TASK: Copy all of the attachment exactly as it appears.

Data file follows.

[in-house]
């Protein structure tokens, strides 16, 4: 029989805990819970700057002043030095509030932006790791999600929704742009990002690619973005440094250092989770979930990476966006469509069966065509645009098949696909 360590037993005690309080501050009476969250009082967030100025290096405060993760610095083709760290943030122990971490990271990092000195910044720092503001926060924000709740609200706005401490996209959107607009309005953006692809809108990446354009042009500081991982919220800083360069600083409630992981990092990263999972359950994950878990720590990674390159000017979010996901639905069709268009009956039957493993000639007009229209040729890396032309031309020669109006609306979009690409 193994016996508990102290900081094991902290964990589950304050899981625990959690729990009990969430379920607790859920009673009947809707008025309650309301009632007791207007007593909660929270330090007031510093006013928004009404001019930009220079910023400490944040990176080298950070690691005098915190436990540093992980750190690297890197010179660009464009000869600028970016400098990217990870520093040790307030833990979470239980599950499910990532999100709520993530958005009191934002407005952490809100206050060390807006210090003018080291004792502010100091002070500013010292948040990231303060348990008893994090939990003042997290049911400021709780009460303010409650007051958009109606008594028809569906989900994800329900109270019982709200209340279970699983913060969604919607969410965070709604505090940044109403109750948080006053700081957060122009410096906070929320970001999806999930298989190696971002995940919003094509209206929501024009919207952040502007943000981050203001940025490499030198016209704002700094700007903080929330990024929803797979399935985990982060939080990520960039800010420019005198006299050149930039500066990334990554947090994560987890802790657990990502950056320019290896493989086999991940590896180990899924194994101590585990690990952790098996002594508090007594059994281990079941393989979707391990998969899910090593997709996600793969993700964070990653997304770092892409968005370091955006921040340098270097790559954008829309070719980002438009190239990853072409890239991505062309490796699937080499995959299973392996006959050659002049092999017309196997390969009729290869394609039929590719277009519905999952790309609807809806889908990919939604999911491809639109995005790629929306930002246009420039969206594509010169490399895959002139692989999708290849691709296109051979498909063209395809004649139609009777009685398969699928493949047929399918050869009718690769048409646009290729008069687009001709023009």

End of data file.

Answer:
[in-house]
């Protein structure tokens, strides 16, 4: 029989805990819970700057002043030095509030932006790791999600929704742009990002690619973005440094250092989770979930990476966006469509069966065509645009098949696909 360590037993005690309080501050009476969250009082967030100025290096405060993760610095083709760290943030122990971490990271990092000195910044720092503001926060924000709740609200706005401490996209959107607009309005953006692809809108990446354009042009500081991982919220800083360069600083409630992981990092990263999972359950994950878990720590990674390159000017979010996901639905069709268009009956039957493993000639007009229209040729890396032309031309020669109006609306979009690409 193994016996508990102290900081094991902290964990589950304050899981625990959690729990009990969430379920607790859920009673009947809707008025309650309301009632007791207007007593909660929270330090007031510093006013928004009404001019930009220079910023400490944040990176080298950070690691005098915190436990540093992980750190690297890197010179660009464009000869600028970016400098990217990870520093040790307030833990979470239980599950499910990532999100709520993530958005009191934002407005952490809100206050060390807006210090003018080291004792502010100091002070500013010292948040990231303060348990008893994090939990003042997290049911400021709780009460303010409650007051958009109606008594028809569906989900994800329900109270019982709200209340279970699983913060969604919607969410965070709604505090940044109403109750948080006053700081957060122009410096906070929320970001999806999930298989190696971002995940919003094509209206929501024009919207952040502007943000981050203001940025490499030198016209704002700094700007903080929330990024929803797979399935985990982060939080990520960039800010420019005198006299050149930039500066990334990554947090994560987890802790657990990502950056320019290896493989086999991940590896180990899924194994101590585990690990952790098996002594508090007594059994281990079941393989979707391990998969899910090593997709996600793969993700964070990653997304770092892409968005370091955006921040340098270097790559954008829309070719980002438009190239990853072409890239991505062309490796699937080499995959299973392996006959050659002049092999017309196997390969009729290869394609039929590719277009519905999952790309609807809806889908990919939604999911491809639109995005790629929306930002246009420039969206594509010169490399895959002139692989999708290849691709296109051979498909063209395809004649139609009777009685398969699928493949047929399918050869009718690769048409646009290729008069687009001709023009």